10 Reasons You Shouldn’t Go Vegan

March 21, 2019

Making the decision to go vegan can cause you to experience a world of judgment from family, friends, pets, house plants (who also have feelings, according to some), and even — on very rare occasions — strangers on the internet.

What kind of person would choose this life of ridicule? Truth be told, it’s such a social inconvenience, and not to mention all those lettuce leaves you have to eat. It can all be a bit much. There are so many reasons not to go vegan, but here’s a list of the top ten, to help you realize why you absolutely should not embrace the plant-based way of life.

10 Reasons You Shouldn’t Go Vegan

1. The Food is Terrible

The vegan Seoul Burger at Filth Foods in London | image/Filth Foods

Everyone knows that vegan food is all carrots and rose petals. It’s definitely not possible to get your hands on vegan pizza, burgers, pasta, ice cream, donuts, or anything that isn’t green or resemble a leaf. Unless you live near a supermarket that stocks those items, or maybe even a fast-food chain.

In the UK, Tesco, Sainsbury’s, Iceland, Asda, and Marks & Spencer all offer a wide range of plant-based ready meals and comfort foods, including chicken nuggets, kievs, sausages, and veggie fingers. Pizza Hut offers jackfruit pizza and so does Pizza Express, even McDonald’s offers a vegan wrap. But if you want to follow a true vegan lifestyle and only camp out in fields of wheat, it’s impossible to get hold of these things, and eating grass every day truly is terrible.

2. You’ll Miss the Taste of Meat

Vegan Quorn Crispy Chicken Nuggets | image/Quorn Foods

Unlike meat-eaters, vegans cannot season their foods with herbs, spices, condiments, and sauces to add flavor to the texture. It is this common practice that makes meat desirable and actually tasty, and it cannot be replicated in vegan food.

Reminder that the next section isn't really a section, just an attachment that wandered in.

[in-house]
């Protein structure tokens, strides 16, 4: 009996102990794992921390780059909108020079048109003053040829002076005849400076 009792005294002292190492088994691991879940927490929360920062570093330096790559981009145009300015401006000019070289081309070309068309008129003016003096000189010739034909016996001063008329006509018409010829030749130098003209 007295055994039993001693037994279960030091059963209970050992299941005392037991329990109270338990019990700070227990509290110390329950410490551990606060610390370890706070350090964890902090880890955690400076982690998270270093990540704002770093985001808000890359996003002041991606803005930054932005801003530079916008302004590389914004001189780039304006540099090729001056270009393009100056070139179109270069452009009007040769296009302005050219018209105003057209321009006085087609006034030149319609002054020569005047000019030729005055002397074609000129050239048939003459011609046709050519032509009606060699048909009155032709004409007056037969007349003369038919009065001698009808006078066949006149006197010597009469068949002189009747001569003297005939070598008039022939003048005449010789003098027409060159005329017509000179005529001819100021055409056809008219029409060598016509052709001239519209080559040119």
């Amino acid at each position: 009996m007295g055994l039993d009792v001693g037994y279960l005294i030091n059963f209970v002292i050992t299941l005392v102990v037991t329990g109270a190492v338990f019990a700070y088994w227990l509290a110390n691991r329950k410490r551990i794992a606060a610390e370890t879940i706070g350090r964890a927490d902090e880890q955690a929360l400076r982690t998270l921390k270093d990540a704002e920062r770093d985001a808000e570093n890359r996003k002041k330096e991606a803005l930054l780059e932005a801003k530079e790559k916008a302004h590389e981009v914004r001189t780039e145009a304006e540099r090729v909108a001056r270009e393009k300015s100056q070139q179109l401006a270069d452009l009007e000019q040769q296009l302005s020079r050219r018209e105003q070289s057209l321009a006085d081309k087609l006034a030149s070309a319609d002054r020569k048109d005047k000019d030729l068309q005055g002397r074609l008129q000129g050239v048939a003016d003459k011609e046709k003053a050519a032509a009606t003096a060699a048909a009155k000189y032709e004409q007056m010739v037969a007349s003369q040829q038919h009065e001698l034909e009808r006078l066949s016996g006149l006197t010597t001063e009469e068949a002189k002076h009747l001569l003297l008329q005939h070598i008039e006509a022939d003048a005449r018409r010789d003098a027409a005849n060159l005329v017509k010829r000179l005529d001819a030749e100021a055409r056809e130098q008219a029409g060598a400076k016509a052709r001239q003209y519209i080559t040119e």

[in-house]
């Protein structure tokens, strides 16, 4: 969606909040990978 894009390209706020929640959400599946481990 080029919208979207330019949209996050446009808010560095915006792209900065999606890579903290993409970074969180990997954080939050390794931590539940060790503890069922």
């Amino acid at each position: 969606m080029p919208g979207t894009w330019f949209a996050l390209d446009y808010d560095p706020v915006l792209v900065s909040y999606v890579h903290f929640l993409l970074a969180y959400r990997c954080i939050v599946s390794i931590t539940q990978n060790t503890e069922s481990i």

Unless, by some miracle you manage to come across Iceland’s jalapeño “No Bull” burgers, or Quorn’s crispy chicken nuggets, or Honest Burger’s juicy “bleeding” beef-like Beyond Burger, which is also sold in Tesco, the biggest supermarket chain in the UK. Without easy access to recipes on the internet, you also can’t mimic the taste of fried chicken using simple ingredients like seitan or cauliflower or create your own version of pulled pork using plant-based ingredients like mushrooms, jackfruit, and even banana blossom.

3. You Will Become Protein Deficient

Vegan Sloppy Joes with Protein-Filled Lentils | image/Minimalist Baker

Protein deficiency is a genuine fear among the vegan community, this is because of the lack of access vegans have to sources of protein. Unless you live near a store, vegan sources of protein — like beans, nuts, seeds, plant-based meat products, tofu, chickpeas, lentils, and a wide variety of legumes — are hard to come by.

If you are an athlete, it is also tricky to be a success in your field without eating meat for protein. Lewis Hamilton — a plant-based racing car driver who won 11 Formula One circuits last year — proves this. As does Icelandic weightlifter Hulda B. Waage, aka the Vegan Viking, who broke three national records last year.

4. You’ll Miss Cheese Too Much

Vegan Cheesy Cannelloni | image/panaceas_pantry

It’s not that you’re addicted to cheese, it’s just that you can’t foresee a life without the gooey, stringy, melty, tasty yellow stuff that’s made from cow’s milk. It’s understandable.

This is one of the ultimate reasons not to go vegan, because if you do, you’ll have to eat cheeseless pizza forever — unless you buy Ristorante’s latest spicy vegan cheesy offering, or pop into Pizza Hut or Zizzi or Pizza Express or order a takeaway from Papa John’s, which all offer dairy-free cheese options.

If you don’t want to eat out, or you fancy making your own cheesy dish — like this one by Panceas Pantry — you simply can’t. Unless you buy a supermarket own brand vegan cheese from Asda, Sainsbury’s or Tesco, or you try out plant-based cheddar, red Leicester, or mozzarella from popular Greek brand Violife, which is hard to find because it’s in most major supermarkets.